A clean bike chain isn’t just for aesthetics—keeping your chain clean will help it perform better, run quietly, and prolong its life. Plus, it’ll also keep those dreaded grease stains at bay. To learn more about the best way to clean your bike chain, we spoke with Bicycling’s resident expert and bike mechanic Joël Nankman.
Nankman’s tips here are based on his own personal experience. “There are mechanics out there that will disagree and those who will agree,” he says. But considering he’s been a bike mechanic in both shops and on staff here for 14 years, and has attended multiple technical seminars from Shimano, Saris (CycleOps), SRAM, Campagnolo, and others, we’re inclined to rely on his expert opinion.
Soap or Degreaser?
Your first step in cleaning your bike chain: Picking your cleaning agent, like a soap or bike-specific degreaser. You don’t actually need anything fancy to get the job done, and you can even pick up what you need at your local grocery store. Dawn liquid dish soap is Nankman’s go-to.
“Dawn dish soap is the only way I clean the surface of drivetrain components,” Nankman says. “I have found most any commercially available degreaser to be too harsh. It removes all the lubricant from inside the chain rollers, which cannot be replaced by just dripping lube on the surface of the chain—it would require removing the chain and soaking in a lube bath.”Trevor Raab
You don’t want to clean the chain so thoroughly that you strip it of its factory lube. “Removing the factory lube from inside the rollers shortens the life of a road bike chain in my experience from 2,000 to 2,500 miles down to less than 1,500 miles,” Nankman says.
You have lots of options here, so feel free to shop around, ask your local mechanic and riding buddies, or just experiment to see what you prefer.
Select Your Scrubber
Bike-specific companies like Park Tool make brushes just for this purpose, and even devices that can fit over your chain to clean it. But any kind of cleaning or scrub brush will do just fine. You can even use an old toothbrush in a pinch.Related StoryHow to Replace or Repair Your Bike Chain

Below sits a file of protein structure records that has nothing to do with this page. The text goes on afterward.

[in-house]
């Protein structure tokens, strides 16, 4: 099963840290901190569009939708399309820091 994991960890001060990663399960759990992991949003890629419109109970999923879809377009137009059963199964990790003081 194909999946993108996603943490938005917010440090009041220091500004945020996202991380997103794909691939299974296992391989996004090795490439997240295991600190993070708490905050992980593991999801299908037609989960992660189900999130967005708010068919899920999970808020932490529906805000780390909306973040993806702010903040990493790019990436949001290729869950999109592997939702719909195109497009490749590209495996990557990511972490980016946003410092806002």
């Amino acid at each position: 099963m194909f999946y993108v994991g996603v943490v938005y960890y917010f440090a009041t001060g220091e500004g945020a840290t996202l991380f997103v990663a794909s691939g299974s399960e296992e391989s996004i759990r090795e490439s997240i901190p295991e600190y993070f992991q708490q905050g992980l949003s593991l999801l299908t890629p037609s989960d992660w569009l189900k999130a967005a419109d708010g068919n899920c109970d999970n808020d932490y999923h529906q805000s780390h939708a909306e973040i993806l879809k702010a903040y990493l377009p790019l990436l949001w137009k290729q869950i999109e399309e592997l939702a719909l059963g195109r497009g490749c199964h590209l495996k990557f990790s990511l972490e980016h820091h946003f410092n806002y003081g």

“My method is to use a dish brush with the longest bristles I can find,” Nankman says. “Toilet bowl brushes also work very well.”
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How to Clean Your Bike Chain
Here’s a step-by-step rundown of how Nankman cleans a bike chain.
Shift gears so that the chain is on one end of the cassette. Apply plenty of soap or degreaser to the brush and thoroughly scrub all the cogs, except for the one with the chain. Next, shift the chain down to the other end of the cassette and clean the remaining cogs.
Once the cassette has been cleaned, it’s time to clean the chainring(s). “I’ll often drop the chain off the chainring to do this,” Nankman says. Like with the cassette, apply lots of soap or degreaser to the brush and scrub away.Trevor Raab
And don’t neglect to clean the jockey wheels on your rear derailleur—these can get really gunked up over time. Scrub them thoroughly and rinse. Nankman also recommends lubricating them occasionally. “A drop of chain lube around the bearings or bushings goes a long way,” he says.
Now it’s time to clean your chain. If you have more than one chainring, shift your chain onto the largest one. Apply a liberal amount of soap or degreaser and scrub all sides of the chain until clean. “Scrub the side plates of the chain using the chainring as a surface to push the chain against,” Nankman says.
Once everything has been scrubbed down, rinse your drivetrain off with a gentle stream of clean water, Nankman says. Stay away from using a high-pressure hose, which can blast water into areas you don’t want it.Related StoryHow to Use Bike Lube to Keep Your Parts Moving
Your chain may now be clean, but you’re not done yet. Before tucking your bike back in storage, you’ll want to dry your chain off as much as you can before applying a fresh coat of chain lube, in order to prevent it from rusting. “You can use a leaf blower or [air] compressor to dry everything off before applying lube,” Nankman says.Trevor RaabTrevor Raab
“Liberally apply your favorite lube, let sit for a few minutes, and wipe off excess,” Nankman says. You’ll want to wipe off as much excess chain lube as you can, too. You want it to lubricate in between the plates and rollers—not the outside where it can pick up dirt and grime.
“This is my personal preferred method,” Nankman says about his cleaning routine. “That said, there is nothing wrong with using a Pedro’s, Park Tool, Muc-Off, etc., chain scrubber and replacing your chain more frequently.”